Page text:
"Jonah," he said, recalling. "I'm sure I remember you holding your duck at the dinner table. It has to be around somewhere."
It was; Robert found it in the yard under a chair. Jonah pressed the frayed, dew-damp, one-eyed handful of stuffed fabric to his face, nuzzling and sniffing it like a she-wolf reuniting with her lost pup. His relief was as profound as his despair and for the rest of the evening he smiled radiantly at everyone. Because he refused to give up the duck long enough to bathe and change into pajamas, he got into bed suffused with the scent of the sea and salt and the salmon he'd caught.
They were sharing a large convertible sofa. After whispering to his duck, Jonah told Robert he was too tired to listen to a story tonight. He hugged his father, said goodnight, closed his eyes, and instantly fell asleep.
Robert was bewildered, not by the child's affection, which moved him deeply, but by Jonah's breezy assumption that Robert usually told him stories. Robert had never told him a bedtime story; the only opportunity would have been on the previous night when all Robert could think of saying was that they were going to have a terrific time fishing the next day. Then they had gone to sleep without another word.
The clean, pale light of a full moon filtered through the gauzy curtains and caressed the boy's face. A sculptor polishing a masterpiece, Robert thought. Something about Jonah was unusual, unique, something beyond his intensity and directness and brooding meditations. Many children, Eric too, as a boy, possessed these qualities. It was something else, something Robert hadn't encountered before.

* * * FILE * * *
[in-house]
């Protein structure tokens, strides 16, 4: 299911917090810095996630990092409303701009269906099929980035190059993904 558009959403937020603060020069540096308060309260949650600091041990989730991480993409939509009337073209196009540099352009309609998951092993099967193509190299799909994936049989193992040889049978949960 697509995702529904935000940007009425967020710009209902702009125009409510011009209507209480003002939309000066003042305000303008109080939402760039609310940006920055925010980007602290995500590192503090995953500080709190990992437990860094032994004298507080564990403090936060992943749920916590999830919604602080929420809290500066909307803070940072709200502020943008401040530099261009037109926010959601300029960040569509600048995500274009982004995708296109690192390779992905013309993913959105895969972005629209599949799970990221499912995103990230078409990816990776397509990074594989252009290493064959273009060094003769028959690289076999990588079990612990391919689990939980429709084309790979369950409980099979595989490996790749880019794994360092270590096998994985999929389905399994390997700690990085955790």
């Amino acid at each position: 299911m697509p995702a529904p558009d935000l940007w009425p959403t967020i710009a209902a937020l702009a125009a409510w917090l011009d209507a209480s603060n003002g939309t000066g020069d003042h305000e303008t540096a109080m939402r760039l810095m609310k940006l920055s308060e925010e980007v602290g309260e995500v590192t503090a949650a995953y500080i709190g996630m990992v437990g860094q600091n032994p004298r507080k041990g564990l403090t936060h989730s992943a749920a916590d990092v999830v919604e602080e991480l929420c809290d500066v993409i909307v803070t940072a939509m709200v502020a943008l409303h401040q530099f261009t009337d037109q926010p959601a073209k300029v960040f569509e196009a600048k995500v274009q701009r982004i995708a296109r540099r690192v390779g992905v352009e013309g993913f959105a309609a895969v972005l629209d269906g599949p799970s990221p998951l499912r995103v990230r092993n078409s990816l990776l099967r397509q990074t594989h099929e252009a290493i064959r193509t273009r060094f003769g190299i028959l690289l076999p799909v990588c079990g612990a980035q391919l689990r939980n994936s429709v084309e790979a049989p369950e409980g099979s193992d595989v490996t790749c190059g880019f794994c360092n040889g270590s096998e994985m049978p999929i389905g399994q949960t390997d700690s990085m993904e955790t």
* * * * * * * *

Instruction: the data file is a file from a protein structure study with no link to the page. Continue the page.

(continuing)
He lay awake rummaging his mind for clues, turning over the events of the last two days again and again until, at last, he saw it: Jonah, in the driveway, sobbing in a stranger's arms. He lives with his pain, Robert marveled. It was his gift, a talent, a treasure, the source of Jonah's special knowledge of a world from which Robert, whose misery was fueled by flight, was barred.
Of course Jonah knew there would be other stories, Robert thought, and other trips like this one, days of fishing and nights under the stars with his brother and Grace and the baby. There would be movies, picnics, ballgames and much more, all with Robert, the father he had culled from dreams and fantasies and gathered into his arms for good and forever. Jonah had made a father of his own.
A surge of wind raised the curtains, allowing the moon to feed more fully on Jonah's brightened features until, sensing the light in his sleep, he raised his arm and covered his eyes. Robert half-hoped the moon would wake him. He urgently needed, now, this very second, to speak to his son and, as Eric had, welcome him to the family. But it would have to wait until morning.
He leaned over and kissed Jonah's forehead, then closed his eyes, fell asleep and dreamed of Irene.
Peter Meyerson (firstname.lastname@example.org) spent several years in book and magazine publishing in New York before moving to Los Angeles to write films and TV shows, most notably Welcome Back Kotter, which he created and produced for several seasons. "Not too long ago, realizing I had squandered much of my working life on dreck," says Peter, "I overcame my self-doubt and began writing fiction."
InterText stories written by Peter Meyerson: "Small Miracles are Better Than None" (v7n2), "Closed Circuit" (v7n4), "A Stray Dog in Spain" (v8n3), "Jane" (v8n5).
InterText Copyright © 1991-1999 Jason Snell. This story may only be distributed as part of the collected whole of Volume 7, Number 2 of InterText. This story Copyright © 1997 Peter Meyerson.